I went into McDonald’s today.
I had a hankering for a milkshake.
“Welcome-to-mcdonalds-can-i-help-you” the cashier said, without giving inflection or emphasis to any of the words. She said this greeting to nobody in particular, apparently, as she stared through me with droopy eyes.
For the sake of this story, I shall call her “Tanisha.”
“Yes. Hi, how are you?” I said with a gaping smile.
I have a tendency to overcompensate for strangers’ misery with cheerfulness. It is strange, because I am mostly pokerfaced when interacting with people who I know, which generally leads them to believe that I am depressed or angry.
When I come across strangers, however, I am embarrassingly open and friendly with them. I really have no idea why. In the days before EZ-Pass, I can guarantee that I was the friendliest person that each of the toll booth attendants encountered during their day. I would pull up, offer them a greeting and a smile, doing my best to make eye contact with them. As I would hand them my dollar, I would tell them “thank you, have a great day!” in such a cheery tone that they would undoubtedly think that this was my first human interaction after escaping from solitary confinement.
Perhaps I am the reason they invented EZ-Pass.
I am not sure what makes me become involuntarily ultra-friendly in these interactions, but the fact remains that it is an uncharacteristic way for me to handle myself.
And one of the stipulations of my uncharacteristically affable communication with the working class comes at the beginning of the interaction – I say “Hi, how are you?” as a question, not as a greeting.
When most people say “Hi, how are you?” they say it as a salutation, with no expectation of an answer.
I wait for a response, regardless of how unwilling the other party is to offer one.
So there I stood at McDonalds, staring at Tanisha with a stupid, ostensibly drug-induced smile on my face as I awaited her response to my query as to how she was doing. And there stood Tanisha, staring beyond me to the bright and sunny world that was so cruelly personified by the giggling and carefree children in the PlayPlace.
She finally noticed me, but apparently didn’t process the question. So all she saw was a creepy guy smiling at her and not saying anything.
“For-here-or-to-go?” she asked, but this time with a trailing-off emphasis on the word “go,” as if the word was falling from a cliff, as if she was giving up.
“To go, please,” I said ever-jolly. “Just a small strawberry shake, please.”
“Will-that-be-all,” she said (not asked).
“Two-twelve,” she said sticking out her palm.
I held out three dollars. It was at this moment that she finally noticed me. She took the money, but seized the opportunity to size me up and down. It was the epitome of checking someone out. As if her eyes were the bright scanners of a Xerox machine and I was the document being copied.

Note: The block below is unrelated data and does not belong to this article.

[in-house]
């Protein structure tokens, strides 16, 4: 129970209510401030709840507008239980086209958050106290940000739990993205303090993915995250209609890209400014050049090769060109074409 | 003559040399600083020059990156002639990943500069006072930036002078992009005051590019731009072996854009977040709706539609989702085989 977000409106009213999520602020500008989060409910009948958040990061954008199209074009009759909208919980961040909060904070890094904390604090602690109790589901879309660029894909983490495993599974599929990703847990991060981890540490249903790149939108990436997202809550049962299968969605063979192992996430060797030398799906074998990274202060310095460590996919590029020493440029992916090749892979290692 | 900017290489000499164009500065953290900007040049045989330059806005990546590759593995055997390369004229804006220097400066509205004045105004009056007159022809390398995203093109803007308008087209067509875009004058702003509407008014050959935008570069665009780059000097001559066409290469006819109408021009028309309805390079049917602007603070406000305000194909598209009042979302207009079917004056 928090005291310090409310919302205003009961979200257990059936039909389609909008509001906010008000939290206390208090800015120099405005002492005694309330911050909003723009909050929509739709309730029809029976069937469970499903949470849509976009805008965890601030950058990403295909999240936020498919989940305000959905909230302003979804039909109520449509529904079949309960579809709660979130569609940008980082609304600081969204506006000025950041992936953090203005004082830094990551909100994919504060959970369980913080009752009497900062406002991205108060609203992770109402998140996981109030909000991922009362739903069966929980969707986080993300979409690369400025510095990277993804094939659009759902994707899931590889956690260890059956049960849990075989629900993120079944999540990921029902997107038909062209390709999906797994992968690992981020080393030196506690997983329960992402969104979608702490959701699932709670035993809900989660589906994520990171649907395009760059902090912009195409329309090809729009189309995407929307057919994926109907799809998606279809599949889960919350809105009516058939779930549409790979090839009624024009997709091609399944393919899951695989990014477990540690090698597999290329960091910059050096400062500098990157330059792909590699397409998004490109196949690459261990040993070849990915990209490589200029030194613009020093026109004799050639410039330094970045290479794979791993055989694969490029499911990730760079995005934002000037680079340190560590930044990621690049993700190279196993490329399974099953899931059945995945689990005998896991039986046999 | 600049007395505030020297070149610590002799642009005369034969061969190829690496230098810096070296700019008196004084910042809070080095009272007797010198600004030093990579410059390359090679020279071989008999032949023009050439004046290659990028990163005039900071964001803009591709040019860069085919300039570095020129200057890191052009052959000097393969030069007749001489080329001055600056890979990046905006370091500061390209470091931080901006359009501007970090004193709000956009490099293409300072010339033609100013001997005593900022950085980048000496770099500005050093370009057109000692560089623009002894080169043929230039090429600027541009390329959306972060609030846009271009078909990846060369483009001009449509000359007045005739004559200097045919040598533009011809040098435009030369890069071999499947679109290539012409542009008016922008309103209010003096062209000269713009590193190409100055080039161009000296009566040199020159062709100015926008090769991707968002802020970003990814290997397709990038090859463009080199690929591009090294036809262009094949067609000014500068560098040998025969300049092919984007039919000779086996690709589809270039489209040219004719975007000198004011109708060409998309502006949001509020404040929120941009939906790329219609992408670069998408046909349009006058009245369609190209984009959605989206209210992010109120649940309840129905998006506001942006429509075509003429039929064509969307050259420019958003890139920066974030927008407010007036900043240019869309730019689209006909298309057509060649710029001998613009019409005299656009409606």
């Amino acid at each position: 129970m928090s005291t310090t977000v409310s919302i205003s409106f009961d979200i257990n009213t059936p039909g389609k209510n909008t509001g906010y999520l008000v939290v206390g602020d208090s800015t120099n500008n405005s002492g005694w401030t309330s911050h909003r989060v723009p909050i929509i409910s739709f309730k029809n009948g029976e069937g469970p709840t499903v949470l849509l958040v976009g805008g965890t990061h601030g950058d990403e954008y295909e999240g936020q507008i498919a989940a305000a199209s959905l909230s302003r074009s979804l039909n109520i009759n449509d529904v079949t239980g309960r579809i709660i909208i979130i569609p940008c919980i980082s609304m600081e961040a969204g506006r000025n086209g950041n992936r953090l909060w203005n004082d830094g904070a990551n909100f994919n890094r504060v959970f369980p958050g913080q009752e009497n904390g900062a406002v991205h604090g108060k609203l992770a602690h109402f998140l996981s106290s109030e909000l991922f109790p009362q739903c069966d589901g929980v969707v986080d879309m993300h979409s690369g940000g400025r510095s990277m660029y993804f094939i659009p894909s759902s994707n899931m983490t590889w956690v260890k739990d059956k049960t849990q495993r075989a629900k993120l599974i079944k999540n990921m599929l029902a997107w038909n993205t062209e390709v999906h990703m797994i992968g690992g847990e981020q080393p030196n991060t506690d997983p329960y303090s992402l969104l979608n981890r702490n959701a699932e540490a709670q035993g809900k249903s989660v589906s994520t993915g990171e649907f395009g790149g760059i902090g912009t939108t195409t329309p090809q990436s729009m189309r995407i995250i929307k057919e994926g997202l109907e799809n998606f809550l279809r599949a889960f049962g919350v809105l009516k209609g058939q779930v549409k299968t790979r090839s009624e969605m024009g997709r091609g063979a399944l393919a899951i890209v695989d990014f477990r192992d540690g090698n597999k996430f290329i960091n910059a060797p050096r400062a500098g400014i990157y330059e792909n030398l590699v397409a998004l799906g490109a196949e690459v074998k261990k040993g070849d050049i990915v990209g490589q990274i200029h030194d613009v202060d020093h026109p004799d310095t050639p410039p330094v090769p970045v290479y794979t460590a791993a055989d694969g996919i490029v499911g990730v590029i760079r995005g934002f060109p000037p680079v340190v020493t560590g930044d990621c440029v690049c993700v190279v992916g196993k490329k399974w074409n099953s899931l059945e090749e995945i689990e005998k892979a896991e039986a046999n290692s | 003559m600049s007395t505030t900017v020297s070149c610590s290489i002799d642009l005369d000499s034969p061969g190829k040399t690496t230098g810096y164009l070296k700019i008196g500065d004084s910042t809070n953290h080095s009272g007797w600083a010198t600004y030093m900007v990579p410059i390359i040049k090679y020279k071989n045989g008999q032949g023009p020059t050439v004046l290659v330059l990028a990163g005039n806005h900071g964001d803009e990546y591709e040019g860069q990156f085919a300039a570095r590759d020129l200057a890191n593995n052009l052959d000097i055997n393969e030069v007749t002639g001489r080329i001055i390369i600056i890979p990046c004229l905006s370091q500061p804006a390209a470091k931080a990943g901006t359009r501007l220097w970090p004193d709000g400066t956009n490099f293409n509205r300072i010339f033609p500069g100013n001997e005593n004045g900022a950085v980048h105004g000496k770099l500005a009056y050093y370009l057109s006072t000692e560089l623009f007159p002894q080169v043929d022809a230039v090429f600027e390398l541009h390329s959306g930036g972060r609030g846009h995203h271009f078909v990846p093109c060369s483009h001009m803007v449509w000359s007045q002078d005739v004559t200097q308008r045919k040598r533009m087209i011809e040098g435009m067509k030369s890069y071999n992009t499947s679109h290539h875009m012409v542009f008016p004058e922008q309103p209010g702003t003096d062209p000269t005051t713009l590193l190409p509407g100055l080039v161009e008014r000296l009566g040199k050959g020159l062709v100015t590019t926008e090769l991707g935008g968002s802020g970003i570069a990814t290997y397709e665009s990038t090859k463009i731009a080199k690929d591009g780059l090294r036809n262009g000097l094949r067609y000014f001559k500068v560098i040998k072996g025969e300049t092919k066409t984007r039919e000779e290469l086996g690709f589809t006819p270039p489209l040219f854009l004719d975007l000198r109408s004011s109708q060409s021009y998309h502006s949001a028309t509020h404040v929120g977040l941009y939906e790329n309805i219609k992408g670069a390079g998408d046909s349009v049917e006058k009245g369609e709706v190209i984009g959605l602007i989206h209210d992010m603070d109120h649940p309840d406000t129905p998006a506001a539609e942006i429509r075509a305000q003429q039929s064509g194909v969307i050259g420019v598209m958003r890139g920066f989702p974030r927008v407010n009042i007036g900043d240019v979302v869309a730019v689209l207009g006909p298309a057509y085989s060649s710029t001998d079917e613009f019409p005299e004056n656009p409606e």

At first I thought this was a good thing. I had never been so blatantly checked out by a member of the opposite sex.
But as her eyes grew wide and she bit her bottom lip, I could tell that she was suppressing laughter.
And as she said “eighty-eight cents is your change” in a cheerful tone, I knew that something was definitely up. And it wasn’t good for me.
She hustled towards the back, even though the milkshake machine was in the front.
She came back to the front and filled a cup with my milkshake. I noticed another worker peering through some machines to get a look at me.
I took the opportunity to check myself up and down to make sure I hadn’t spilled something on my shirt or pants. I also checked to ensure that my fly was up. None of my clothes were inside-out and my shirt –
And that is when I realized that they were laughing at my shirt.
You see, I am a big fan of t-shirts. In fact, some of my friends call me “T-shirt Mike” because of the assortment of interesting and funny shirts that I wear.
Today, I was wearing my “McLovin” t-shirt, which is a homage to my favorite character in the movie Superbad, but also has the McDonald’s logo on it.
Wearing a McDonald’s t-shirt into an actual McDonald’s is worse than wearing a band’s t-shirt to their concert, but not quite as bad as dressing up as Ronald McDonald and ordering a cheeseburger. Though, it is probably closer to the latter.
I now saw myself as they saw me: a McDonald’s Enthusiast. Someone who didn’t just love fast food, but someone who loved McDonald’s — a true fan of the McDonald’s corporation and everything they stood for. Perhaps someone who loved the Golden Arches so much that he traveled the country, attempting to grace every McDonald’s establishment with his ever-glowing fervent smile. Someone who didn’t just want a strawberry milkshake, but someone who really wanted to know, how are you doing, McDonald’s cashier?
As she handed me my shake, I considered explaining the situation and that I was not, in fact, a huge dork. But I quickly came to the conclusion that I would never be able to construct such an argument.
Plus, why would I want to tarnish the moment? I hadn’t been able to get through to Tanisha with my friendliness, but I had made her smile, even laugh, with the fact that I am the biggest loser on the planet.
And as I took the milkshake from her, I also considered really pushing it. I would take a sip, yell “Mmmmmm! I’m lovin’ it!” and then run away like a little girl.
But I couldn’t do any of these things. The only thing I could do was accept the fact that as T-shirt Mike, I have a responsibility to keep tabs on what I am wearing at all times so that I would never again be the laughing stock of McDonald’s.
That, or just go through the drive-thru from now on.